At the grantor’s death, the trust becomes irrevocable. At death, the trust may continue with a direction that distributions are made to named beneficiaries (or to a class of beneficiaries) or terminate.
Under the Common Law of Maryland (and elsewhere), a trust that is silent as to revocability is presumed irrevocable. Liberty Trust Co. v. Weber, 200 Md. 491 (1952).
The Uniform Trust Code (2003) adopts a default rule that reverses the Common Law and assumes revocability. It also provides that a revocable trust may be revoked or amended by the settlor. If the trust is created or funded by more than one settlor, “each settlor may revoke or amend the trust with regard to the portion of the trust property attributable to the settlor’s contribution.” UTC § 602 (a) and (b). As noted, the UTC adopts the minority approach when it makes trusts presumptively revocable. Currently, California, Iowa, Montana, Oklahoma and Texas presume revocability. See UTC Comment at § 602.
An irrevocable trust agreement may be set aside on grounds that contracts may be set aside: fraud, duress, undue influence, breach of a confidential relationship, or mistake. There is no presumption of mistake. Mistake must be shown by affirmative evidence that the grantor believed that he or she had the power to revoke. The mere fact that the grantor believed that he or she could revoke the trust is not a sufficient ground for reforming the instrument. Liberty Trust Company v. Weber, 200 Md. 491 (1952). See also footnote 11 in Shriners Hospitals v. Md. Nat’l Bk., 270 Md. 564 (1973):
“Some cases may warrant the cancellation of inter vivos trusts on the ground of mistake or misunderstanding, see Atkinson v. Atkinson, 157 Md. 648, 147 A. 662 (129) (settlor, aged and infirm, misunderstood meaning of trust of deed); Raffel v. Safe Deposit & Trust Co., 100 Md. 141, 59 A. 702 (1905) (inexperienced settlor under mistaken belief regarding her power to revoke trust deed). Compare other cases where such relief was denied, e.g., Lambdin v. Datzebecker, 169 Md. 240, 181 A. 353 (1935); Peter v. Peter, 136 Md. 157, 110 A. 211 (1920) (settlor was an attorney); Kensett v. Safe Deposit & Trust Co., 116 Md. 526, 82 A. 981 (1911); Dayton v. Stewart, 99 Md. 643, 59 A. 281 (1904); Brown v. Mercantile Trust & Deposit Co., 87 Md. 377, 40 A. 256 (1898).”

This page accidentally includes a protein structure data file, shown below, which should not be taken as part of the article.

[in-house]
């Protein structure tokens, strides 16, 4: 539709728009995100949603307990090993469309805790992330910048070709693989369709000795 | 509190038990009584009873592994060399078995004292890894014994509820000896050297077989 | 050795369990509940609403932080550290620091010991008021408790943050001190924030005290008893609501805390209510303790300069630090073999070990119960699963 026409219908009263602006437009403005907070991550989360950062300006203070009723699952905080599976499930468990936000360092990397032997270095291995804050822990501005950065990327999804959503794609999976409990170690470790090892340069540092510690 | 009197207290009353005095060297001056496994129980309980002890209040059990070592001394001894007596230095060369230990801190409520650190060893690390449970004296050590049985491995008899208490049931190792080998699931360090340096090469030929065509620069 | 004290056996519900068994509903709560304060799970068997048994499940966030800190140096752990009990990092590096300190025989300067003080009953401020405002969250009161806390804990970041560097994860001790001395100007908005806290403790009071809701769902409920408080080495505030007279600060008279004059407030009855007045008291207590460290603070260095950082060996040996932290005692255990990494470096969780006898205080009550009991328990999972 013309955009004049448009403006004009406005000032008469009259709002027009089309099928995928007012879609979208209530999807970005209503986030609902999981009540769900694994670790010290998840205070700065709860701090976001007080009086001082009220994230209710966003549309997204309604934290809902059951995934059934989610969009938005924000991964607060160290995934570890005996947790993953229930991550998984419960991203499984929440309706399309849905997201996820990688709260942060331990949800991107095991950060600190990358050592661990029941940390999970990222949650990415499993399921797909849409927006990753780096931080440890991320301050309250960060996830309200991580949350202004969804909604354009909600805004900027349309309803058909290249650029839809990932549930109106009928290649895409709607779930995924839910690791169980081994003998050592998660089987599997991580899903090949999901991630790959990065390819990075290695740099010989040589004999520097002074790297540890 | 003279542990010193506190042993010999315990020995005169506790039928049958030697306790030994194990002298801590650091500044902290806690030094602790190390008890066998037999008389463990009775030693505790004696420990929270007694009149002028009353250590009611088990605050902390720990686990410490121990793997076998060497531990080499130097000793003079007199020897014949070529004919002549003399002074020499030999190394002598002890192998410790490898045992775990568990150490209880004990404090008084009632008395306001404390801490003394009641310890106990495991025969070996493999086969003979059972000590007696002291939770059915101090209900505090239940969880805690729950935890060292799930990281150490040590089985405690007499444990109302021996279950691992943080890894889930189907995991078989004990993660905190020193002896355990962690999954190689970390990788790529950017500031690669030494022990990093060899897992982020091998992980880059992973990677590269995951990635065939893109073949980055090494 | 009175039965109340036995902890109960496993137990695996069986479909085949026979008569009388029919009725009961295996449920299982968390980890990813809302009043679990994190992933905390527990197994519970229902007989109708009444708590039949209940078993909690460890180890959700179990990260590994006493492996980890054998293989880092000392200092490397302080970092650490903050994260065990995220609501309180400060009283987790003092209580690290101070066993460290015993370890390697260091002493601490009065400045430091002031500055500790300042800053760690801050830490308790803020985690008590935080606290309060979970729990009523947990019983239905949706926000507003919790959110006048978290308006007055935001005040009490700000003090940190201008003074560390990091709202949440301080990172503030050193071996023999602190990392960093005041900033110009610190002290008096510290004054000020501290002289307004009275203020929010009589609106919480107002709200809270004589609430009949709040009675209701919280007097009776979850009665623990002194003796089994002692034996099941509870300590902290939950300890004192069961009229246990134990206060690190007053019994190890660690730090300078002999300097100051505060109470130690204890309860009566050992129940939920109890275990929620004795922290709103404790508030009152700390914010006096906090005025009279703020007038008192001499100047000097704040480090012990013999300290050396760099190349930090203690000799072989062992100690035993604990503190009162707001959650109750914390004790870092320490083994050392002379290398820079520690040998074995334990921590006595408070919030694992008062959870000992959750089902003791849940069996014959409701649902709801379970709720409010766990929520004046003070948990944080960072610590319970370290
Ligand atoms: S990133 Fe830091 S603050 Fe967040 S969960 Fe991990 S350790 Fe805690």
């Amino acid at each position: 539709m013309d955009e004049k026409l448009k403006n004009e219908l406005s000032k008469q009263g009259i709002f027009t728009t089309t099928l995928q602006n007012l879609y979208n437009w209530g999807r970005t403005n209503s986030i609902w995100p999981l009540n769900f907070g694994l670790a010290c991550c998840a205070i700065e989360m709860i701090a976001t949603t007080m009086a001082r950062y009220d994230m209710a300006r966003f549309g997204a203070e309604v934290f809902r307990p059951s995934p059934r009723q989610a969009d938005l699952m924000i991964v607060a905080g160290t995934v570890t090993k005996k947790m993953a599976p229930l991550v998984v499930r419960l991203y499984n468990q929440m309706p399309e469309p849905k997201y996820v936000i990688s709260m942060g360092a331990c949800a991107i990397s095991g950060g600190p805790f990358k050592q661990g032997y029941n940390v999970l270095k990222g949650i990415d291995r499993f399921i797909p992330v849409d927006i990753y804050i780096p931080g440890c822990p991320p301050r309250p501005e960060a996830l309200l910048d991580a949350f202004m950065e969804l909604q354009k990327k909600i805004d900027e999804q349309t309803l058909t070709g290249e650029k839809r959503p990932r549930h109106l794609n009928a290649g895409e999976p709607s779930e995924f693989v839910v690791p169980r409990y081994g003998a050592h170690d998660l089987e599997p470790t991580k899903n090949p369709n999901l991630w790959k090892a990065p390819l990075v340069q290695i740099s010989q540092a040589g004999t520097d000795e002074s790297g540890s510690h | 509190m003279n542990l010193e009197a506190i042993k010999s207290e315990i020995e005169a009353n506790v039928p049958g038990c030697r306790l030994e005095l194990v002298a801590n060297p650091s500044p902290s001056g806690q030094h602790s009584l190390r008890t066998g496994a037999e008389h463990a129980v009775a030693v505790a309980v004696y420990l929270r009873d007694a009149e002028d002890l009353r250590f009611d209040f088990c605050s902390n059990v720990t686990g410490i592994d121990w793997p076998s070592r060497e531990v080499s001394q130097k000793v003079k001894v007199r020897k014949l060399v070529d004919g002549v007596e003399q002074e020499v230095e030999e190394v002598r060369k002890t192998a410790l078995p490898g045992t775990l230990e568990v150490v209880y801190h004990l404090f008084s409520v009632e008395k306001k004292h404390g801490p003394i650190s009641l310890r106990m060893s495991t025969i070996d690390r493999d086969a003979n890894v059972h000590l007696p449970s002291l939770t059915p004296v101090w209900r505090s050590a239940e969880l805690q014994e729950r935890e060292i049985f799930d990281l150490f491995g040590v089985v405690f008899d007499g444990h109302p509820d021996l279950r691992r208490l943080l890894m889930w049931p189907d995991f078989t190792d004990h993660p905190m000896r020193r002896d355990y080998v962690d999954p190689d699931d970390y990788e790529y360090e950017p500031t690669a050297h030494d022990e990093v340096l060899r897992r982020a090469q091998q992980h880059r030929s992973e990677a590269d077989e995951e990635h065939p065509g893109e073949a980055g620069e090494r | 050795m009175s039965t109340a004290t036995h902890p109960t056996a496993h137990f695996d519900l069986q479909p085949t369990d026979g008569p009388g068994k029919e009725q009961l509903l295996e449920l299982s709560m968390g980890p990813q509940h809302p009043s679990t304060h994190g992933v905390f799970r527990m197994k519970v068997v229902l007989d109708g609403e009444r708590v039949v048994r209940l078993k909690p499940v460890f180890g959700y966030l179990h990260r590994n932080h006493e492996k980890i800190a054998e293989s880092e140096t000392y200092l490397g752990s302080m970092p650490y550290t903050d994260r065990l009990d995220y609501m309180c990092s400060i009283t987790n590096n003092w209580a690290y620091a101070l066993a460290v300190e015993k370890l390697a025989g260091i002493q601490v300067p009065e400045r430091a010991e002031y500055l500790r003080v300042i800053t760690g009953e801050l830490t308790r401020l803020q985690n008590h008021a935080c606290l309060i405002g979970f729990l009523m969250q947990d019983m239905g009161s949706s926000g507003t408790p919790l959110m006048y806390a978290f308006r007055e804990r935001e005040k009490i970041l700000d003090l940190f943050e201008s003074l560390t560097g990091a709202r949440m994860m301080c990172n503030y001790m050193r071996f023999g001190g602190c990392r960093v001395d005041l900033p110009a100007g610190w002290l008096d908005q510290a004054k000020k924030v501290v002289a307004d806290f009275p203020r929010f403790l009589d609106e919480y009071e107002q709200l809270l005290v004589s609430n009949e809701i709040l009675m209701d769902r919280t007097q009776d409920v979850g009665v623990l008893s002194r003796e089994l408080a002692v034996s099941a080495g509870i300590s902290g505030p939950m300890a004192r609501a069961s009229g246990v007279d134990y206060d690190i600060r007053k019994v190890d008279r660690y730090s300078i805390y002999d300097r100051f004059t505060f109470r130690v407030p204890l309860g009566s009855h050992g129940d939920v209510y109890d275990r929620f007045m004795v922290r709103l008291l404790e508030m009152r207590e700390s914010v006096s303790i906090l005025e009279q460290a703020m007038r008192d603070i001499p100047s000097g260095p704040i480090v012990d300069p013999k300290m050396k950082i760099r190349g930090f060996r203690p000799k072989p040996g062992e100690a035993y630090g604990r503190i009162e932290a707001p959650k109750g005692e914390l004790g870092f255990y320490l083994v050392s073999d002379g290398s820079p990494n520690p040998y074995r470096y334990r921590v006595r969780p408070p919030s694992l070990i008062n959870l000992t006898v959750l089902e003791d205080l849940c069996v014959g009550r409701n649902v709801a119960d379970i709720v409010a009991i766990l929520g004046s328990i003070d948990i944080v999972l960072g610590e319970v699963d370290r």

The doctrine that a trust instrument may be reformed by a court to correct a mistake “is ordinarily applicable only in cases … involving inter vivos trust instruments.” Testamentary trusts are treated as wills and “the general prohibition against the reformation of a will would prevail” in cases seeking reformation of a testamentary trust. Shriners Hospitals v. Md. Nat’l Bk., 270 Md. 564, 581-2 (1973). See, however, Probasco v. Clark, 58 Md. App. 683, 687 (1984) (involving a testamentary trust): “Courts do, however, have the inherent power to modify a trust so long as that authority is exercised with caution and not employed merely as a tool or devise to enable beneficiaries to receive [an increased amount.]” Also see In Re Trust of Lane, 323 Md. 188 (1991), where the Court permitted a modification of a trust where the remaindermen agreed to the modification. There was no spendthrift clause in Lane. A spendthrift clause would have precluded change.
Apparently, if a trust that is “irrevocable” by its terms is later reformed by a court to become revocable, the federal tax law may permit an amended gift tax return to reflect that there was no completed gift in the first instance. In Berger v. U.S., 487 F. Supp. 49 (W.D. Pa., 1980), C. William Berger anticipated a high level job with the Nixon administration at the FAA. He mistakenly believed that he had to place all of his assets into an irrevocable trust in order to comply with the Nixon administration’s policy on conflict of interest. Apparently a revocable trust would have been sufficient. After his prospects of government service evaporated, he successfully argued in the state court that the “irrevocable” aspect of the trust was a mistake and the trust was reformed.